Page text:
Sisters and brothers, as we see in this last verse . . .

We are to be like our Lord and seek out the lost as well

1. Like Jesus our purpose is to seek out the lost. Jesus sends us out to finish what he came to do. This is our mission statement; the very focus of our existence – to seek out the lost.

2. Like Jesus we cannot be satisfied that some are lost. We can’t be satisfied with the 99 sheep that are found, or with the 9 coins already in the purse. With those who already have found Jesus.

  • We cannot be satisfied because one is missing
  • We cannot be satisfied until what is lost is found

3. Like Jesus we are to work hard to seek out the lost. We have to go out. They will not come to us. They are, after all, lost. Which by definition means they don’t know their way back! They can’t find their way to us.

Searching can be tiresome, inconvenient and frustrating. But nevertheless, we are to do the work that is necessary to seek out the lost.

4. Like Jesus we are to seek the lost, even though many are undesirable or unlike us. They are dirty, as it were, from their very lostness (which, by the way, we were as well in our lostness). They come from different walks of life than we are familiar with.

Yet we are still to seek them out and welcome them.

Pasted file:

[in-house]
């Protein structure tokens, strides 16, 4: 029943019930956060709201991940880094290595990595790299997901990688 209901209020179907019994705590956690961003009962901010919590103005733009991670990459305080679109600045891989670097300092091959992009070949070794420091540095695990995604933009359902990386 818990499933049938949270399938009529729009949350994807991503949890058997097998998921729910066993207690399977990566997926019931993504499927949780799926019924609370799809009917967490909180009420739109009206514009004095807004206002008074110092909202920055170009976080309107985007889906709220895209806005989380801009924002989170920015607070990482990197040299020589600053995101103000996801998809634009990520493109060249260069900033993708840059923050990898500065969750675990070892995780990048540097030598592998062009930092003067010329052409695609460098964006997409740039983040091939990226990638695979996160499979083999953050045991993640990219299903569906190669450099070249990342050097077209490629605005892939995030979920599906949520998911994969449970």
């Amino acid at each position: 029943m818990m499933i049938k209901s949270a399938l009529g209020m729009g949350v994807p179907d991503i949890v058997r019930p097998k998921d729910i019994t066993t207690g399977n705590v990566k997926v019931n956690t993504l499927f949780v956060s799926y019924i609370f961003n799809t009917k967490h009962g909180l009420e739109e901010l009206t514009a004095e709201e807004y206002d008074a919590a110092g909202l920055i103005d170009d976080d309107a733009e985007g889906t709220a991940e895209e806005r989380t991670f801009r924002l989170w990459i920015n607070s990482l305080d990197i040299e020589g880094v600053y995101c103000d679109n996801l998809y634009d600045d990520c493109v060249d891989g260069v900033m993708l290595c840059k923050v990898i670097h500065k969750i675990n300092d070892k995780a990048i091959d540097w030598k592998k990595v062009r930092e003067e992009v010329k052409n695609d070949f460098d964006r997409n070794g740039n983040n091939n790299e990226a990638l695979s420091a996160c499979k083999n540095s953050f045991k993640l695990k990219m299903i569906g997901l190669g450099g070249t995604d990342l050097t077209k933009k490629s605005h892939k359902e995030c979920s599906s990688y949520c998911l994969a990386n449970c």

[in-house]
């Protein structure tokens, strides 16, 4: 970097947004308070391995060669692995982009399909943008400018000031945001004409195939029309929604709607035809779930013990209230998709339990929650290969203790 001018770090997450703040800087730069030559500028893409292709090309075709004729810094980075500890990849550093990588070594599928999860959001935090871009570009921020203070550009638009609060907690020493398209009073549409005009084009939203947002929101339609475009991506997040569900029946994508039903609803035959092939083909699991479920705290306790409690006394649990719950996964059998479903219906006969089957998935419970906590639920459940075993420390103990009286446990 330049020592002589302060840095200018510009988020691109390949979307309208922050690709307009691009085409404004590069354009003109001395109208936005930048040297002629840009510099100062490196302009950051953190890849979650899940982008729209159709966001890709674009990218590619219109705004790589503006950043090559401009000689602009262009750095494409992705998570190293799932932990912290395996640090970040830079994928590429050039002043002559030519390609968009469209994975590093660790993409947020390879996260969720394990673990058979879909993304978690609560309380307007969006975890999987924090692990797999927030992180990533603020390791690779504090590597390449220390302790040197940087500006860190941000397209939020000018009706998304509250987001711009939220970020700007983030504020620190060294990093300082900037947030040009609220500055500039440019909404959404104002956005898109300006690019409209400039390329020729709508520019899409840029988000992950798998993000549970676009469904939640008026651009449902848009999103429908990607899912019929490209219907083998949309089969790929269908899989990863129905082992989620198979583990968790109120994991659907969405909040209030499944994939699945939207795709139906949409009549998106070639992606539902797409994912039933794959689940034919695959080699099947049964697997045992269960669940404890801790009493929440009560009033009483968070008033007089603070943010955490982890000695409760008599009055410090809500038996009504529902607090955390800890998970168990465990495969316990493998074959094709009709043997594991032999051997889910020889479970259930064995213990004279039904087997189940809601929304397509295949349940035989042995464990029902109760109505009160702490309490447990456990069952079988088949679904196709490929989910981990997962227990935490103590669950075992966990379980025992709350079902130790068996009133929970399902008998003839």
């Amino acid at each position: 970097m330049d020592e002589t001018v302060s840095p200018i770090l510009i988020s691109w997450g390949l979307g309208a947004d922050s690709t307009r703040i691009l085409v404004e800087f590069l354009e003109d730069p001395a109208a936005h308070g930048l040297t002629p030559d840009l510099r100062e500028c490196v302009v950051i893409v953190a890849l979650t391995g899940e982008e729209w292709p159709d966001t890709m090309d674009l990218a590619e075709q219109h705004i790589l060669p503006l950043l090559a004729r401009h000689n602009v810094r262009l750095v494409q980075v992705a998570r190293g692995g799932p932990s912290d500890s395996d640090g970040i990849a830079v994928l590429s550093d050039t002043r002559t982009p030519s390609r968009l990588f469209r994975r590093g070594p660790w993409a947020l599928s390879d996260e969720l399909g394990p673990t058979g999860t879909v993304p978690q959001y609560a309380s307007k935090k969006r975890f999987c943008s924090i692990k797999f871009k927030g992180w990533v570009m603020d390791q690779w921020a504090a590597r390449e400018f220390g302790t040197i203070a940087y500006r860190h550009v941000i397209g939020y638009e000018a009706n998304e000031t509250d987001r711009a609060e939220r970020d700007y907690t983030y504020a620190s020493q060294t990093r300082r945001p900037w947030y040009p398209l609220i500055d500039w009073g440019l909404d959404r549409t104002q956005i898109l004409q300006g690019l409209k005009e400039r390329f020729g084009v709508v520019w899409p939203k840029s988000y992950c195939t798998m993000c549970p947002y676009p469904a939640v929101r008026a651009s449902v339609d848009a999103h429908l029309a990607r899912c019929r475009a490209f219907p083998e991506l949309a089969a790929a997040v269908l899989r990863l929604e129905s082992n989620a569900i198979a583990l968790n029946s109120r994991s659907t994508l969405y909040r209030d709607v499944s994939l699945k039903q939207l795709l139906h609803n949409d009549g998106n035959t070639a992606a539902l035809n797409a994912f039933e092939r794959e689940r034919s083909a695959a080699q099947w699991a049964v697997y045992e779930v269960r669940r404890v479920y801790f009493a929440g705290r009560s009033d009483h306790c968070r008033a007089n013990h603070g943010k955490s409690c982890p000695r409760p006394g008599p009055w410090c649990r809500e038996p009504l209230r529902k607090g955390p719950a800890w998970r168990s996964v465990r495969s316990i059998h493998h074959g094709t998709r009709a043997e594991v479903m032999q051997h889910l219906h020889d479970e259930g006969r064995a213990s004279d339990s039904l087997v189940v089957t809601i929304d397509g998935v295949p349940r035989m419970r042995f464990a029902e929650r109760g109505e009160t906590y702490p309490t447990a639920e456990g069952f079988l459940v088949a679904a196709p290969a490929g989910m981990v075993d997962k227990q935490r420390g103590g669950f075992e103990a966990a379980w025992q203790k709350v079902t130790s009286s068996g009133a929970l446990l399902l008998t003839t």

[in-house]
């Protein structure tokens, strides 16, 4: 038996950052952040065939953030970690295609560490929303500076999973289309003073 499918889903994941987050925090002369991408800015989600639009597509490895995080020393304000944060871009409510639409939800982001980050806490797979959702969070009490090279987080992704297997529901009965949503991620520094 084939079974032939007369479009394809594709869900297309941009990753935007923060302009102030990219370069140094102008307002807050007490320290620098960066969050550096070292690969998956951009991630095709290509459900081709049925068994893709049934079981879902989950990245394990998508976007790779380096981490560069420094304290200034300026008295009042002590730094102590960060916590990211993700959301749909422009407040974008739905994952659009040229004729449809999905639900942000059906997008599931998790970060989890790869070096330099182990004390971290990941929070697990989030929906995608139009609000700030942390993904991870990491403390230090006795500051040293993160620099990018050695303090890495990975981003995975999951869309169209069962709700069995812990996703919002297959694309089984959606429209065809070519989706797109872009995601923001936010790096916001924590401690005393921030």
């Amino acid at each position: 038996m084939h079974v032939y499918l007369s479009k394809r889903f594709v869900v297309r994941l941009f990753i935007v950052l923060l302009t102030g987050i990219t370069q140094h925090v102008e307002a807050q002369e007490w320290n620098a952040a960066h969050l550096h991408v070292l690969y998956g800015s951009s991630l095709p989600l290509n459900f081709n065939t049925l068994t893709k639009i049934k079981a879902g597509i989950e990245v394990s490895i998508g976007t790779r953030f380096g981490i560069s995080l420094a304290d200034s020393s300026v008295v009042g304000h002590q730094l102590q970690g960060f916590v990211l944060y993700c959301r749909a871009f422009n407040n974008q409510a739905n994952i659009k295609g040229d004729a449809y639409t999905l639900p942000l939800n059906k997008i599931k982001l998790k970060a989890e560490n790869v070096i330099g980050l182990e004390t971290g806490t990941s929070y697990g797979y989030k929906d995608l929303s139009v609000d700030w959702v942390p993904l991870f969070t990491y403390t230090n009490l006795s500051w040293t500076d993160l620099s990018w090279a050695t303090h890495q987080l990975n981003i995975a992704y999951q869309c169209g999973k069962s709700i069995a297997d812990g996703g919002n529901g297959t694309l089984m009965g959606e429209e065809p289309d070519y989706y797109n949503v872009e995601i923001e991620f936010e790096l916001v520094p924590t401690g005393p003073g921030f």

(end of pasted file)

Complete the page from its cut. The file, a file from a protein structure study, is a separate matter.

5. Like Jesus we are to seek the lost even if some do not approve or grumble that we do so, or slander our reputation.

We do this because we know that the very angels of God rejoice when the lost are found.

6. Like Jesus we are to seek the lost, even if it brings us rejection. So that people say to us, “Who do you think you are?” Or, they tell us, “Go away!”

Most people will not respond to us, but we seek out the lost anyway.

7. Finally, like Jesus we are to seek the lost because we love them. They are harassed and helpless and need a Shepherd. And so we must act. And in acting we reveal our love for them.

We show them the path to Jesus and to new life and new hope.
______________

Now I know that many of us are intimidated by this, and so we are reluctant to reach out on our own.

And that’s why we are providing you with, what is a fairly simple way to do this – to invite a friend to church for a special service and a meal.

We want you to begin this week by thinking and praying about who you might ask. And then when you have the person or persons in mind, to begin to pray for them.

This is where you can start, and then next week, I’ll have some more information for you.

William Higgins